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[im-pek-uh-buh l] /ɪmˈpɛk ə bəl/
faultless; flawless; irreproachable:
impeccable manners.
not liable to sin; incapable of sin.
Origin of impeccable
First recorded in 1525-35, impeccable is from the Latin word impeccābilis faultless, sinless. See im-2, peccable
Related forms
impeccability, noun
impeccably, adverb
1. unassailable, unexceptionable. Unabridged
Based on the Random House Dictionary, © Random House, Inc. 2017.
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Examples from the Web for impeccability
Historical Examples
  • It shows me how rightly I judged the moral elevation of your soul, your impeccability, your spirit of fire and heart of gold.

    The Eternal City Hall Caine
  • I assured him of the impeccability of his attire, and commented on its splendour.

    Simon the Jester William J. Locke
  • The story of Hrt and Mrt is of some interest from its connection with the question of the impeccability of the angels.

    The Faith of Islam Edward Sell
  • I wasn't accepting Bonteck's belief in Goff's impeccability entirely at its face value.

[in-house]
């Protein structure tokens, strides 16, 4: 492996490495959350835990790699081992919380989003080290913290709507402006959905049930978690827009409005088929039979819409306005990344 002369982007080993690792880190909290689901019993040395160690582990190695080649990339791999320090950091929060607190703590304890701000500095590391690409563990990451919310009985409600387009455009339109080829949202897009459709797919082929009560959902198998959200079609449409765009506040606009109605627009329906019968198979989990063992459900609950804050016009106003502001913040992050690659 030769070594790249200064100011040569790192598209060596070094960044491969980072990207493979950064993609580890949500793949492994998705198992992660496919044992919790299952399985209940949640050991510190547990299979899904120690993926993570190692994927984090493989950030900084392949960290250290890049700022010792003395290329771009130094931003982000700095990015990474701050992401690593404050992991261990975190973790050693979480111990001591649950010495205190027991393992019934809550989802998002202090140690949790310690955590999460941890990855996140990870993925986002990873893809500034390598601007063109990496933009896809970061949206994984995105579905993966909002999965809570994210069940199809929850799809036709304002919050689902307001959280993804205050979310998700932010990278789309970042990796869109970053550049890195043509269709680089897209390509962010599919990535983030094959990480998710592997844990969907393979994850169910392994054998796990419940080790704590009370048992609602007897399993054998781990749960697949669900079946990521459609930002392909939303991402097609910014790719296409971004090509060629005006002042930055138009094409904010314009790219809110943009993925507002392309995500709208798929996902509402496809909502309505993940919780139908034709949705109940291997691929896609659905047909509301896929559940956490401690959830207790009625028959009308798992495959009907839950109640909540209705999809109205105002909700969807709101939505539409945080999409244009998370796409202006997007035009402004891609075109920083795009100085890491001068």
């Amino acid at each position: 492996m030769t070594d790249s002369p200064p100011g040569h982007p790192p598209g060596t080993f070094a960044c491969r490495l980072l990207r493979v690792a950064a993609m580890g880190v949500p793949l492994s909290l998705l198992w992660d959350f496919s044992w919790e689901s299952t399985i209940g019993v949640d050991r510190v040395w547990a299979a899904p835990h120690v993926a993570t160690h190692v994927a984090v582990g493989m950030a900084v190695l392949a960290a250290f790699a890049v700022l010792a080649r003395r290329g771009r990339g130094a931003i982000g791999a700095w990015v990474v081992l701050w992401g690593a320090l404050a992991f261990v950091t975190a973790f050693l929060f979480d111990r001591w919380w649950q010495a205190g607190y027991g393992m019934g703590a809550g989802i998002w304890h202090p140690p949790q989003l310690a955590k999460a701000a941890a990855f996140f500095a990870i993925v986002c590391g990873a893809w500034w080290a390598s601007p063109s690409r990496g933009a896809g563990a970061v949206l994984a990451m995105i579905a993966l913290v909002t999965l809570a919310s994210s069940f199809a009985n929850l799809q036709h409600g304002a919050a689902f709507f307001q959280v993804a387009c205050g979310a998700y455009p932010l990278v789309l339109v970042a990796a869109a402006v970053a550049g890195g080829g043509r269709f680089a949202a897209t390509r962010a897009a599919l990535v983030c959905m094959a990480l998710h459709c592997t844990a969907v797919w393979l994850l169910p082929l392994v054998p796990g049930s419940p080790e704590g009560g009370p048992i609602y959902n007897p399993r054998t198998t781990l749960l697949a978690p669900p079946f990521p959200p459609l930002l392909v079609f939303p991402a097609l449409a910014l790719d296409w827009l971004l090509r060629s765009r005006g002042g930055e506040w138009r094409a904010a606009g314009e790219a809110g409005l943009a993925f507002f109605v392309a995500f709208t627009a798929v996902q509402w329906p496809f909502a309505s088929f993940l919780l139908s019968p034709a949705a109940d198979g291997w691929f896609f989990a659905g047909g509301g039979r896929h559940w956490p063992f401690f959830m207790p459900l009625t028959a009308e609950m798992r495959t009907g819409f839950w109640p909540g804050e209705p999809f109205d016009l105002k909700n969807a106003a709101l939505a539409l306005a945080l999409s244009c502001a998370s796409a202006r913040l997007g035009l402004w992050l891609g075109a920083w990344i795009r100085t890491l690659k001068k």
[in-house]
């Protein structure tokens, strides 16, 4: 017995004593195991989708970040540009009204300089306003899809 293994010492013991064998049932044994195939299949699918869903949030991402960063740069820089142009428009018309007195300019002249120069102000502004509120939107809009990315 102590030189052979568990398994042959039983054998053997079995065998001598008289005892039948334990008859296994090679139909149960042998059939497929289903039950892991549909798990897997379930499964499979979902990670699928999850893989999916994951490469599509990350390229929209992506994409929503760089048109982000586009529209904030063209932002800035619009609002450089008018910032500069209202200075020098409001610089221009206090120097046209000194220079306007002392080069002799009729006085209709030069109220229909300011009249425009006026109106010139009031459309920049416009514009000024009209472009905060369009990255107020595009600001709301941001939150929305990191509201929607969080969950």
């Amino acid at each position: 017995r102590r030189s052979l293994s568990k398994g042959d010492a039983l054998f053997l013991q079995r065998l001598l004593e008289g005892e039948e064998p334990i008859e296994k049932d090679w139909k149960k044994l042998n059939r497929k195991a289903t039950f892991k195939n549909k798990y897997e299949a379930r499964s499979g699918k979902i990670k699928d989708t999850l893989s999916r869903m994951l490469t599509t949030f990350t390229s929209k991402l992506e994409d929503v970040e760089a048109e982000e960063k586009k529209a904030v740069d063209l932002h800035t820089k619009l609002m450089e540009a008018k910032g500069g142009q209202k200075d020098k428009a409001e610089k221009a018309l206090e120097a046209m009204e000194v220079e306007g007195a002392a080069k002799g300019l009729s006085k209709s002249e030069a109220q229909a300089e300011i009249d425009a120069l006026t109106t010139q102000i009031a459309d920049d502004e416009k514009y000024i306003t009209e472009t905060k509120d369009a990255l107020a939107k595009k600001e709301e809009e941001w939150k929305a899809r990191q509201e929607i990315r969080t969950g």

Pirates' Hope Francis Lynde
  • She admired rather enviously the gown of shimmering dark blue, the impeccability of adolescence.

  • He consoled himself with reflections on her impeccability, her wondrous intuition, her Far-away Princess-like delicacy.

    The Mountebank William J. Locke
  • Henry, on his side, was determined to allow nothing to stand in his way, whilst keeping up his appearance of impeccability.

  • God could not communicate to him impeccability, which is an inalienable attribute of his divine perfection.

    Good Sense Paul Henri Thiry, Baron D'Holbach
  • His white suits lost their impeccability; often he left the upper button open.

    Caybigan James Hopper
  • She thought Miss Rexhill a most imposing young woman and she believed in the impeccability of the well-to-do.

    Hidden Gold Wilder Anthony
British Dictionary definitions for impeccability


without flaw or error; faultless: an impeccable record
(rare) incapable of sinning
Derived Forms
impeccability, noun
impeccably, adverb
Word Origin
C16: from Late Latin impeccābilis sinless, from Latin im- (not) + peccāre to sin
Collins English Dictionary - Complete & Unabridged 2012 Digital Edition
© William Collins Sons & Co. Ltd. 1979, 1986 © HarperCollins
Publishers 1998, 2000, 2003, 2005, 2006, 2007, 2009, 2012
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Word Origin and History for impeccability



1530s, "not capable of sin," from Middle French impeccable (15c.) or directly from Late Latin impeccabilis "not liable to sin," from assimilated form of in- "not, opposite of" (see in- (1)) + pecare "to sin," of unknown origin. Meaning "faultless" is from 1610s. Related: Impeccably.

Online Etymology Dictionary, © 2010 Douglas Harper
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